Vulnerability is a fine precision tool that drills small openings in our armor, our fears and our awareness. A series of tiny. little openings allowing light to fall into the “what matters most” center of our being. It is the continual “breaking open” process that nourishes our life.
The very word “vulnerability” conjures up images so far from the truth of its strength, courage and tenacity. Against all odds, it is our vulnerability that protects us most and often is the jettison force needed to take action. Vulnerability is a constant life companion.
Vulnerability whispers in your ear when you are crying, heartbroken and empty. Vulnerability whispers that you don’t need to stay any longer. Vulnerability says “I will help you pack.”
Vulnerability reaches into your heart and makes space for your newborn as you craddle him in your arms, so tiny and fragile. Vulnerability places gifts of patience, resilience and resourcefulness you’ve never known possible in that heart space. You will operate on too little sleep and a deep well of love for many years. Vulnerability is your constant companion and your reservoir as you parent for the rest of your life.
Vulnerability embraces you and holds space for you alone for days, as you absorb the diagnosis. Vulnerability sits patiently as you tumble through an emotional vortex without judgment. Vulnerability listens to unspoken words, watches in silence as you envision all possible and impossible scenarios. Vulnerability hugs you when you have made your decision days later. Vulnerability becomes your invisible strength partner on your journey no matter the outcome.
Vulnerability sits with you weighing the pros and cons of pursuing a bigger dream. Vulnerability views the sacrifices, the risks, the rewards, the long hours and renewed sense of purpose. Vulnerability rarely misses a detail in the complex decision making process and still offers a nudge to seize the moments. Vulnerability smiles with you as you take that first step forward into a long-time dream.
Vulnerability never leaves your side when you are fraught with worry over a loved one though you cannot change a thing. Vulnerability listens to your heart, your fears, your prayers. Vulnerability helps you discover new depths of your love and faith.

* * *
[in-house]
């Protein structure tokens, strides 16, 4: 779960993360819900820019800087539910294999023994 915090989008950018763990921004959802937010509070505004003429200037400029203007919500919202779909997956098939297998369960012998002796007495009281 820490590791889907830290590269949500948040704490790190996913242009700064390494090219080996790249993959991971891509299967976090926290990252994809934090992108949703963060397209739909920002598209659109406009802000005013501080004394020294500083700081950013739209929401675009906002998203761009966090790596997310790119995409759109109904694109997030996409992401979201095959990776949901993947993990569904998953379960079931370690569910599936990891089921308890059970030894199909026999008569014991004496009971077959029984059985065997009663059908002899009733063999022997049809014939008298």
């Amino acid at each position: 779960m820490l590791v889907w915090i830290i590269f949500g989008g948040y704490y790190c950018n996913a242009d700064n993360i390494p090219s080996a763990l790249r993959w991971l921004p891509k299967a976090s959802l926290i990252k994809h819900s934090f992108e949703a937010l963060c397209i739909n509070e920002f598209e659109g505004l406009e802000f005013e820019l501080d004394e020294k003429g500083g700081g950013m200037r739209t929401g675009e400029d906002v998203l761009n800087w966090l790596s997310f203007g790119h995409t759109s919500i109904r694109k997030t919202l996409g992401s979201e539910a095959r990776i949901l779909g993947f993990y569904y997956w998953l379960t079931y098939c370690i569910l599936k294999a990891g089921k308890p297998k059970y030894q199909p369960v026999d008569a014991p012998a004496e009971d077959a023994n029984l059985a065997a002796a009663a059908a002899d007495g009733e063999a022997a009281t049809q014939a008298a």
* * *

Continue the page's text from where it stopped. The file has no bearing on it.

Vulnerability urges you to call a trusted friend when you are falling apart.
Vulnerability reminds you it is ok to ask for help or state a boundary. Vulnerability holds your hand while you hold your breath waiting for a response or a reaction.
Vulnerability will wash into every corner of your very being when you fall in love — with your partner, with your grandchild, or with a passion. You will learn more about yourself than you ever knew possible.
Vulnerability’s best friend is courage. Vulnerability drills those little openings to break free of what holds us back and courage pulls us into a different direction, or back into life, or launches us on a growth spurt.
People who live wholeheartedly lives have come to understand that vulnerability is a strength for it opens our hearts to ourselves and to each other. Vulnerability enables us to get in touch with our deeper human emotional connection. Vulnerability makes no promises about rosy outcomes or happy endings but it invites and encourages us to not let fear hold us back from love and belonging or from pursuing dreams and passions.
The most valuable lesson that vulnerability taught me was that my heart can be broken but not irreparably. My heart will expand in all the places that it was broken and my capacity to love and be loved will grow exponentially. Love is a renewable source of hope, inspiration, comfort, peace and joy. Vulnerability encourages me to go bravely forward for there remains much to be learned from all of life’s experiences.